In particular, if loneliness is an evolved aversive signal, then we would expect there to be neurological circuits in the brain that manage this aversive signal. Preliminary research has identified an area of the brain that responds to social isolation.  The work by Matthews et al. (2016) using mice (a social species) serendipitously discovered a correlative cellular substrate for loneliness. 

While it was known that dopamine neurons within the ventral tegmental area of the brain may mediate positive social reward of social interaction, “a cellular substrate for the negative affective state of loneliness” had remained elusive. The work of Matthews et al. has identified dopamine neurons within the dorsal raphe nucleus of the brain as the potential cellular substrate. 

With two components of the brain driving social connection, we have to be careful not to mix them up when designing loneliness intervention and prevention strategies.  For example, reducing social isolation may temporarily improve social reward with each intervention but may not reduce loneliness.

“Dopamine neurons within the dorsal raphe nucleus are sensitive to acute social isolation, and are able to modulate a ‘‘loneliness-like’’ state upon optical stimulation. These neurons may underlie the subjective experience of social isolation as well as the motivational drive to re-engage in social connections.”

Matthews et al. (2016)

Evolutionary effects of loneliness

An evolutionary understanding of loneliness helps us not only understand the positive effects of loneliness, but also the negative effects.  In evolutionary history, it was important for us to be a meaningful member of a social group – in order to survive.  When we were at risk of being ejected from a social group, we would go into a self-preservation mode. This mode had the evolutionary short-term benefit of helping us get connected at the long-term cost (if we could not get connected) of poorer physical health and mental health.  The evolutionary benefit of immediately getting connected when feeling lonely outweighed the long term negative consequences of prolonged loneliness (if we could not get connected).  If you didn’t get connected, you were not likely to survive anyway – so the negative consequences of prolonged loneliness could not be selected against. So evolution selected for a short-term self-preservation mode to get connected over long-term detrimental effects.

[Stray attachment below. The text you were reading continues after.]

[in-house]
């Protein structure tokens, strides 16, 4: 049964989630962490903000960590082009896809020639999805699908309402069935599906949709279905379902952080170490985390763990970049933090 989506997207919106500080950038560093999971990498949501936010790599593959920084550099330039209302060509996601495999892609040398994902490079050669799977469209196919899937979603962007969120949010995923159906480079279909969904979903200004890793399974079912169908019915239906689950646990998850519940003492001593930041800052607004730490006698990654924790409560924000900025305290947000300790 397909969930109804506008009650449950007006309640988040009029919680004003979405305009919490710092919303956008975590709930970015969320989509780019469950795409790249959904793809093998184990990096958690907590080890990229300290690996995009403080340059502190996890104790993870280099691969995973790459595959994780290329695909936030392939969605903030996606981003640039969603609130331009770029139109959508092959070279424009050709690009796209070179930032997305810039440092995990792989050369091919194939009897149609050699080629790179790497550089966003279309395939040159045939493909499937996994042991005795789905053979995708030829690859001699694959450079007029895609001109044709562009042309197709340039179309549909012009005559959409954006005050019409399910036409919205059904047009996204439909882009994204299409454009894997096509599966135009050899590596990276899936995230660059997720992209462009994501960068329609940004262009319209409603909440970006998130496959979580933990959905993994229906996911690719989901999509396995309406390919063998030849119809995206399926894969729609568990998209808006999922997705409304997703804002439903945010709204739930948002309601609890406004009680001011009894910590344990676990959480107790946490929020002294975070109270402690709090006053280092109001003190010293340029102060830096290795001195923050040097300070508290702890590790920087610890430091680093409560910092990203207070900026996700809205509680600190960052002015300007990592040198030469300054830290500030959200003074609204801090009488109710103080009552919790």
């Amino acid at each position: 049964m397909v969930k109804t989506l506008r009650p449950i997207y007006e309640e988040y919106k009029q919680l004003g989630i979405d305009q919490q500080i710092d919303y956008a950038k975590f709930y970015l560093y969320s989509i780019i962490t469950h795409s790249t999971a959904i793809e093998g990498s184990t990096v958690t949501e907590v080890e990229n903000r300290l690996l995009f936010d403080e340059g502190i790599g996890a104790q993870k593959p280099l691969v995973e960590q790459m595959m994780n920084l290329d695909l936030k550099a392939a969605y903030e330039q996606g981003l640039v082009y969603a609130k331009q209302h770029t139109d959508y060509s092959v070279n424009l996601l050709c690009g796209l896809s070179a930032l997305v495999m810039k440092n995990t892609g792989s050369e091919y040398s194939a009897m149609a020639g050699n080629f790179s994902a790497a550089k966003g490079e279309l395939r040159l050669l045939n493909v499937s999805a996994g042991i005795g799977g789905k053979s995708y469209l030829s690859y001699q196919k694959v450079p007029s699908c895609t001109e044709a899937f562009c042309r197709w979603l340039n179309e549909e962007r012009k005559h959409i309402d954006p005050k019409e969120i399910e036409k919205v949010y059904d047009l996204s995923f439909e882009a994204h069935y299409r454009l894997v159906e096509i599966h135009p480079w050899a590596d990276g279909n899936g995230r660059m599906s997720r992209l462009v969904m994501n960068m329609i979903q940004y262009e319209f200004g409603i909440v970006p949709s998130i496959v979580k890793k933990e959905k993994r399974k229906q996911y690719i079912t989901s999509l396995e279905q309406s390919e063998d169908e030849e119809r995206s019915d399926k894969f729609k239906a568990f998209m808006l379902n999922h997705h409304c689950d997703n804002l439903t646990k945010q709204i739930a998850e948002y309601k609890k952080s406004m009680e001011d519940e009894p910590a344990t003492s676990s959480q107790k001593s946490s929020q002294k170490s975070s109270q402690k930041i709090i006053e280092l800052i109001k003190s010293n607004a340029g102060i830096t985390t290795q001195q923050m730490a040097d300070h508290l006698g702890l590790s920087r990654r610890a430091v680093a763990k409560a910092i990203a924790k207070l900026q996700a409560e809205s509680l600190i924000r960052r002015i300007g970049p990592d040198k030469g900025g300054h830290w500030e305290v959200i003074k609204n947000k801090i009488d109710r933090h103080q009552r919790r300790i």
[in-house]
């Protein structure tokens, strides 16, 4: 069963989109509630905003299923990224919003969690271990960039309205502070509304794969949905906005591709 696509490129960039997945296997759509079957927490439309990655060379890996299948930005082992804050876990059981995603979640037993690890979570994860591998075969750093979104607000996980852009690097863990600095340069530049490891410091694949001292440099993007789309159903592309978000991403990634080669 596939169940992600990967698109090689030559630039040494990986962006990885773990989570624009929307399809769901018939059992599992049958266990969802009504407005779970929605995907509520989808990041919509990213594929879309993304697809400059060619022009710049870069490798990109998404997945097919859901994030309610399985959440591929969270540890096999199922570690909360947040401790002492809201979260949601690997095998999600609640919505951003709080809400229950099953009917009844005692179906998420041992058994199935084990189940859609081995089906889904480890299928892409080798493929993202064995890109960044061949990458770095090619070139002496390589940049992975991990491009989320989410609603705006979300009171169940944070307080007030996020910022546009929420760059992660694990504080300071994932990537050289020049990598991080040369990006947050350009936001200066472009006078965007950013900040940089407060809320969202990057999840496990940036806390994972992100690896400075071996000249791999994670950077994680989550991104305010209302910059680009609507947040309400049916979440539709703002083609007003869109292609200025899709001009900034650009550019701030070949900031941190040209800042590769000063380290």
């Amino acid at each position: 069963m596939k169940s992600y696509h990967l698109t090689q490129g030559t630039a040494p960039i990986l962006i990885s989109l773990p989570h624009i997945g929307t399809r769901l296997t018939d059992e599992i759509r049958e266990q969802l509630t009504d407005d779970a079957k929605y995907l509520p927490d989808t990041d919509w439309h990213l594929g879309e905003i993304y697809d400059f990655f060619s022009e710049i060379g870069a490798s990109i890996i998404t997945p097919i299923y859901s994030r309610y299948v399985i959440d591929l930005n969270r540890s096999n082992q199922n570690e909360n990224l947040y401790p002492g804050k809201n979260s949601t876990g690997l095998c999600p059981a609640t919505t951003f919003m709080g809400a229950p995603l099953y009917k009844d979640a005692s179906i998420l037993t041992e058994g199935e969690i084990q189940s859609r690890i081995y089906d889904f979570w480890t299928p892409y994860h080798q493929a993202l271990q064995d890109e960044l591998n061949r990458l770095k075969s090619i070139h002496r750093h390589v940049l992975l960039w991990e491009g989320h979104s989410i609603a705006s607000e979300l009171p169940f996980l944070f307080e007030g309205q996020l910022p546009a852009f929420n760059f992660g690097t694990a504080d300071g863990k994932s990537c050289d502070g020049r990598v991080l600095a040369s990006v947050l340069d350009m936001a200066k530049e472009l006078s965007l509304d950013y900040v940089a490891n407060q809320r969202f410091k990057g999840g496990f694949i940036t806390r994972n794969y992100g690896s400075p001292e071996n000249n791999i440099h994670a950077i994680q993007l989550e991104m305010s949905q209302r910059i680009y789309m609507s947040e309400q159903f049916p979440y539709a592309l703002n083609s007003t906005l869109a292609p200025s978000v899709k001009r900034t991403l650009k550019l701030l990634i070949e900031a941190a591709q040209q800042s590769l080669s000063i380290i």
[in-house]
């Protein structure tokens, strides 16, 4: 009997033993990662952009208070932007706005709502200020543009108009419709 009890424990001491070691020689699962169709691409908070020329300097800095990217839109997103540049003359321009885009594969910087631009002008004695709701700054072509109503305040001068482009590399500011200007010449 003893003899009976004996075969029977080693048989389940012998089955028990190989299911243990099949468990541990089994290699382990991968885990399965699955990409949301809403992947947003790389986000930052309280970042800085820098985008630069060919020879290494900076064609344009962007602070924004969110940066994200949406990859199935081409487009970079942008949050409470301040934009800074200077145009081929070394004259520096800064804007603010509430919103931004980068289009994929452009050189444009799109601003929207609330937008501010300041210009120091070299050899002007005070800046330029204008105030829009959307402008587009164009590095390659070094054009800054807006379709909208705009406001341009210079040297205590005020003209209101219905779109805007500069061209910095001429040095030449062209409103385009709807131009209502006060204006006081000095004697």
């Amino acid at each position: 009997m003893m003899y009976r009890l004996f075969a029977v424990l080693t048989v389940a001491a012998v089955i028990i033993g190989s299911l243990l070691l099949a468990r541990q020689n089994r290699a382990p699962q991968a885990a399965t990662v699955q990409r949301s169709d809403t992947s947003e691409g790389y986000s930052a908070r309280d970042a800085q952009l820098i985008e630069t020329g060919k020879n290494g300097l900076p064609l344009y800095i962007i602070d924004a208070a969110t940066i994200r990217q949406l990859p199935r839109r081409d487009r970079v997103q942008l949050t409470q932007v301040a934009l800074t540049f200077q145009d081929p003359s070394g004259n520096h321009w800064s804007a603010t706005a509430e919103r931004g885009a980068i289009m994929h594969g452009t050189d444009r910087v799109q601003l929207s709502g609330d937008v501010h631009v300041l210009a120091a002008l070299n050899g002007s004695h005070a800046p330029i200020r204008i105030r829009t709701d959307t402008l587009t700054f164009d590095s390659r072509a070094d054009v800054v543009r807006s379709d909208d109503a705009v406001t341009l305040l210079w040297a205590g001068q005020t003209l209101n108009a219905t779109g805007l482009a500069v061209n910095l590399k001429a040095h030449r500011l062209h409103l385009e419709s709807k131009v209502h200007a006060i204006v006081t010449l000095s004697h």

“It is dangerous as a member of the social species to feel isolated, and our brain snaps into a self-preservation mode.”

John Cacioppo (2013)

Other sciences of loneliness

To explore other sciences of loneliness, please click the coloured box of interest.

John Cacioppo (2013), “The lethality of loneliness,” TEDx Des Moines, https://youtu.be/_0hxl03JoA0.

John Cacioppo, J. Ernst, M. Burleson, M. McClintock, W. Malarkey, L. Hawkley, … G. Berntson (2000): “Lonely traits and concomitant physiological processes: The MacArthur social neuroscience studies”, International Journal of Psychophysiology, vol. 35(2–3), p.143–154.

John, Cacioppo, Louise Hawkley, G. Berntson, J. Ernst, A. Gibbs, R. Stickgold, … J. Hobson (2002). “Do lonely days invade the nights? Potential social modulation of sleep efficiency”, Psychological Science, vol. 13(4), p. 384–387.

John Cacioppo, Louise Hawkley, John Ernst, Mary Burleson, Gary Berntson, Bita Nouriani, and David Spiegel (2006), “Loneliness within a nomological net: An evolutionary perspective”, Journal of Research in Personality, vol. 40, p. 1054–1085.

John Cacioppo, Stephanie Cacioppo aand Dorret Boomsma (2014) “Evolutionary mechanisms for loneliness”, Cognition & Emotion, vol. 28(1), p. 3-21.

Luc Goossens, Eeske van Roekel, Maaike Verhagen, John Cacioppo, Stephanie Cacioppo, Marlies Maes, and Dorret Boomsma (2015), “The genetics of loneliness: Linking evolutionary theory to genome-wide genetics, epigenetics, and social science,” Perspectives on Psychological Science, vol. 10(2) , p. 213–226.

Gillian Matthews, Edward Nieh, Caitlin Vander Weele, …, Craig Wildes, Mark Ungless, and Kay Tye (2016), “Dorsal raphe dopamine neurons represent the experience of social isolation”, Cell, vol. 164, p. 617–631.

L. Wheeler, H. Reis, and J. Nezlek (1983): “Loneliness, social interaction, and sex roles”, Journal of Personality and Social Psychology, vol.  45(4), p. 943–953.

D. Williams (2003): “The health of men: Structured inequalities and opportunities”, American Journal of Public Health, vol. 93(5), p. 724–731.